It is just a two hour drive to Chichén Iztá where we spend our first night at the Hacienda Chichén. And where we are greeted with a glass of bright green chaya juice— every place we go we encounter food and drink that is so good we can’t believe we can’t get it at home. Chaya juice, which is usually mixed with a little pineapple juice, is green in all the right ways— refreshing without feeling like you may have had some lawn clippings. The main part of the hotel was part of an old hacienda, but our rooms were in newer bungalows with brightly colored hammocks on their little front porch. These weren’t the rough rope things from home that like to flip you onto the ground, these were softly woven cocoons. We got in them, and they were pretty nice, but we couldn’t quite see how how people would sleep in them all night (as we would see in our travels, many of the people in this area do sleep in hammocks, you can see them hanging in their homes, especially in the older thatched roof adobe ones). It wasn’t until later in the trip, when we visited the home of Don Hernán Perera Novero, that we realized why we weren’t blissed out laying in one: we were using them all wrong— you don’t lay in them end-to-end, but more like if the top of the hammock is 12 and the bottom 6, you put your head at like 10 and your feet at 4. You get into it by putting the far side over your left shoulder while standing up, pulling the rest underneath so you are sitting in the middle of it and then pivot to bring your feet in; you can even make it rock gently. Once we learned this, you couldn’t get us out (my daughter sees this and says “are you working for Ikea? Just say ‘lay in it at a diagonal.”)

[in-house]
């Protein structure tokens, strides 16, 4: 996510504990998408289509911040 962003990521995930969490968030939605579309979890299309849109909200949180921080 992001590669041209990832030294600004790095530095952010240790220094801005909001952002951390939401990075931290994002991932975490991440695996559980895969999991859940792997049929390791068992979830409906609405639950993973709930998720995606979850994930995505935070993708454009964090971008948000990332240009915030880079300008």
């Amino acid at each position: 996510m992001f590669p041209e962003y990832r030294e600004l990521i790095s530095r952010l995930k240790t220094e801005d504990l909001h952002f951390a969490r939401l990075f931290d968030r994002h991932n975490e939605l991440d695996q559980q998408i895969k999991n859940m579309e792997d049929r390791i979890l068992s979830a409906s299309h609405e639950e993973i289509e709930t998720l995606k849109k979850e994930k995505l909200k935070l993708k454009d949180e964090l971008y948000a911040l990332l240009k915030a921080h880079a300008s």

One of the best things about Hacienda Chichén is that you can walk over to Chichén Itzá early in the morning and have the place almost to yourself until the buses from Cancún begin to arrive around ten. When you get there, you don’t really see the main pyramid from all the iconic pictures until you’re almost right up to it because the site is surrounded by forest, but it’s still pretty exciting as you start to see the bottom of it through the trees. I won’t go into all of the history of the site, you can easily get that, but it is, as many ancient sites are, planned to make use of astronomical events: the shadow of the corner of the main temple become the body of the serpent head you see at the bottom of the steps during the fall and spring equinoxes. Further on you see the famous ball court (this was the biggest and best-preserved ball court of all the sites we saw), the iconic Chac Mool at the Temple of the Warriors, and a strikingly modern-looking observatory. Other buildings featured serpents and skulls— all designed to inspire fear and awe (my kids though they looked more funny-scary— something that probably would have gotten their fool heads chopped off back then). The whole Chichén Itzá complex is well-preserved, making it a good first site to give context to some of the later, more ‘ruined’ sites we would see. If I ever come back, I’d visit the site at Ek-Balam and spend a night or two in colonial Valladolid.